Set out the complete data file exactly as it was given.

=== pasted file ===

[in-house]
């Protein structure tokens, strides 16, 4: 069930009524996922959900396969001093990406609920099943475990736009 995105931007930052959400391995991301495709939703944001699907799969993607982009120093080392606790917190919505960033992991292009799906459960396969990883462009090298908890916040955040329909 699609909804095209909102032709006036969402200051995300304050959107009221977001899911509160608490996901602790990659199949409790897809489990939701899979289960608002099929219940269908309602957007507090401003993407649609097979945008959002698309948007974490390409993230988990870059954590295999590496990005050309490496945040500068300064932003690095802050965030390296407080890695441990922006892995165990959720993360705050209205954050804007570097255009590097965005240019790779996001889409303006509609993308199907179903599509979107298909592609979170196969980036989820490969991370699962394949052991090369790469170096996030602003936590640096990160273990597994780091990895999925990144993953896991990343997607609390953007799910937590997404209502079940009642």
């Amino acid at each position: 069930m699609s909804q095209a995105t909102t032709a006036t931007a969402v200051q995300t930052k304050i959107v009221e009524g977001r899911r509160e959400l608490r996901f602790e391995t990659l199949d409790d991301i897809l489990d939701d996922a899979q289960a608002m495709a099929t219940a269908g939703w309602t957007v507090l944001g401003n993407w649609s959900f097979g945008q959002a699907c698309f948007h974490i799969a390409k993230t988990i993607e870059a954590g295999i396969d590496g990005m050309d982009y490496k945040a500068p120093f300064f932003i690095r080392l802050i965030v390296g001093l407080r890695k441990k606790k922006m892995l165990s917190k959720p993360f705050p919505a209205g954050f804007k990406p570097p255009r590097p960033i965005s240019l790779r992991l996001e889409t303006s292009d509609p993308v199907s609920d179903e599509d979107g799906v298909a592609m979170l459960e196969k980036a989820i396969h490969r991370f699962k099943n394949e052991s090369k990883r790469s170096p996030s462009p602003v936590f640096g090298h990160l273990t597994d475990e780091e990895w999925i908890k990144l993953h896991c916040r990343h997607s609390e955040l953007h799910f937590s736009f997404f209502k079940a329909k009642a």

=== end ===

[in-house]
């Protein structure tokens, strides 16, 4: 069930009524996922959900396969001093990406609920099943475990736009 995105931007930052959400391995991301495709939703944001699907799969993607982009120093080392606790917190919505960033992991292009799906459960396969990883462009090298908890916040955040329909 699609909804095209909102032709006036969402200051995300304050959107009221977001899911509160608490996901602790990659199949409790897809489990939701899979289960608002099929219940269908309602957007507090401003993407649609097979945008959002698309948007974490390409993230988990870059954590295999590496990005050309490496945040500068300064932003690095802050965030390296407080890695441990922006892995165990959720993360705050209205954050804007570097255009590097965005240019790779996001889409303006509609993308199907179903599509979107298909592609979170196969980036989820490969991370699962394949052991090369790469170096996030602003936590640096990160273990597994780091990895999925990144993953896991990343997607609390953007799910937590997404209502079940009642």
């Amino acid at each position: 069930m699609s909804q095209a995105t909102t032709a006036t931007a969402v200051q995300t930052k304050i959107v009221e009524g977001r899911r509160e959400l608490r996901f602790e391995t990659l199949d409790d991301i897809l489990d939701d996922a899979q289960a608002m495709a099929t219940a269908g939703w309602t957007v507090l944001g401003n993407w649609s959900f097979g945008q959002a699907c698309f948007h974490i799969a390409k993230t988990i993607e870059a954590g295999i396969d590496g990005m050309d982009y490496k945040a500068p120093f300064f932003i690095r080392l802050i965030v390296g001093l407080r890695k441990k606790k922006m892995l165990s917190k959720p993360f705050p919505a209205g954050f804007k990406p570097p255009r590097p960033i965005s240019l790779r992991l996001e889409t303006s292009d509609p993308v199907s609920d179903e599509d979107g799906v298909a592609m979170l459960e196969k980036a989820i396969h490969r991370f699962k099943n394949e052991s090369k990883r790469s170096p996030s462009p602003v936590f640096g090298h990160l273990t597994d475990e780091e990895w999925i908890k990144l993953h896991c916040r990343h997607s609390e955040l953007h799910f937590s736009f997404f209502k079940a329909k009642a």